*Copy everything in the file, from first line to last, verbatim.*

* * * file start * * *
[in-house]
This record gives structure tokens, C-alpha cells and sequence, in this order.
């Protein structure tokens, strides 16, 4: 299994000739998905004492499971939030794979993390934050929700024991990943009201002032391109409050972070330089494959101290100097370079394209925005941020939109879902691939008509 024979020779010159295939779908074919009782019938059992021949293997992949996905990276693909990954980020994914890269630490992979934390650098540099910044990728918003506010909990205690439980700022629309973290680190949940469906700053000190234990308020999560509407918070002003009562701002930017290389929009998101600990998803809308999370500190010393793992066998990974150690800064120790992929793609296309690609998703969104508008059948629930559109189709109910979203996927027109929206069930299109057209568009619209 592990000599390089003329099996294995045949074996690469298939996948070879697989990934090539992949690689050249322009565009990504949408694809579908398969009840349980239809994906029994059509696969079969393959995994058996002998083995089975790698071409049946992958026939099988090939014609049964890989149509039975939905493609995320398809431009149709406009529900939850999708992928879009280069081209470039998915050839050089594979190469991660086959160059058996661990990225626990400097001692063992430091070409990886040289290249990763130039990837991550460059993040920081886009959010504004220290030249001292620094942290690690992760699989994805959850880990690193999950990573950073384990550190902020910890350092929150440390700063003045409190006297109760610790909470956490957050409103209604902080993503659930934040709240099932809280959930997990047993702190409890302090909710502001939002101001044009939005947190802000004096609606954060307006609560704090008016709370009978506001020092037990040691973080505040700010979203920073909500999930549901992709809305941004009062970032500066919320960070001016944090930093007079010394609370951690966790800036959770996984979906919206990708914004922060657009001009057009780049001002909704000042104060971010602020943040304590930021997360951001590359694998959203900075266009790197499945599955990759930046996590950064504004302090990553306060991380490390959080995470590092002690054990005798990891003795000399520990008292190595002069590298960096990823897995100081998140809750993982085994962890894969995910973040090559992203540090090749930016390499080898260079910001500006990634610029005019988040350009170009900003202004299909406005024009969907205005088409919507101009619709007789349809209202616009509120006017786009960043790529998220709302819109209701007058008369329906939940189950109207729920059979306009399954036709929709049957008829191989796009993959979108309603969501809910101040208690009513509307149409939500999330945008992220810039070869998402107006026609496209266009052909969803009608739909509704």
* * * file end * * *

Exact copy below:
[in-house]
This record gives structure tokens, C-alpha cells and sequence, in this order.
């Protein structure tokens, strides 16, 4: 299994000739998905004492499971939030794979993390934050929700024991990943009201002032391109409050972070330089494959101290100097370079394209925005941020939109879902691939008509 024979020779010159295939779908074919009782019938059992021949293997992949996905990276693909990954980020994914890269630490992979934390650098540099910044990728918003506010909990205690439980700022629309973290680190949940469906700053000190234990308020999560509407918070002003009562701002930017290389929009998101600990998803809308999370500190010393793992066998990974150690800064120790992929793609296309690609998703969104508008059948629930559109189709109910979203996927027109929206069930299109057209568009619209 592990000599390089003329099996294995045949074996690469298939996948070879697989990934090539992949690689050249322009565009990504949408694809579908398969009840349980239809994906029994059509696969079969393959995994058996002998083995089975790698071409049946992958026939099988090939014609049964890989149509039975939905493609995320398809431009149709406009529900939850999708992928879009280069081209470039998915050839050089594979190469991660086959160059058996661990990225626990400097001692063992430091070409990886040289290249990763130039990837991550460059993040920081886009959010504004220290030249001292620094942290690690992760699989994805959850880990690193999950990573950073384990550190902020910890350092929150440390700063003045409190006297109760610790909470956490957050409103209604902080993503659930934040709240099932809280959930997990047993702190409890302090909710502001939002101001044009939005947190802000004096609606954060307006609560704090008016709370009978506001020092037990040691973080505040700010979203920073909500999930549901992709809305941004009062970032500066919320960070001016944090930093007079010394609370951690966790800036959770996984979906919206990708914004922060657009001009057009780049001002909704000042104060971010602020943040304590930021997360951001590359694998959203900075266009790197499945599955990759930046996590950064504004302090990553306060991380490390959080995470590092002690054990005798990891003795000399520990008292190595002069590298960096990823897995100081998140809750993982085994962890894969995910973040090559992203540090090749930016390499080898260079910001500006990634610029005019988040350009170009900003202004299909406005024009969907205005088409919507101009619709007789349809209202616009509120006017786009960043790529998220709302819109209701007058008369329906939940189950109207729920059979306009399954036709929709049957008829191989796009993959979108309603969501809910101040208690009513509307149409939500999330945008992220810039070869998402107006026609496209266009052909969803009608739909509704």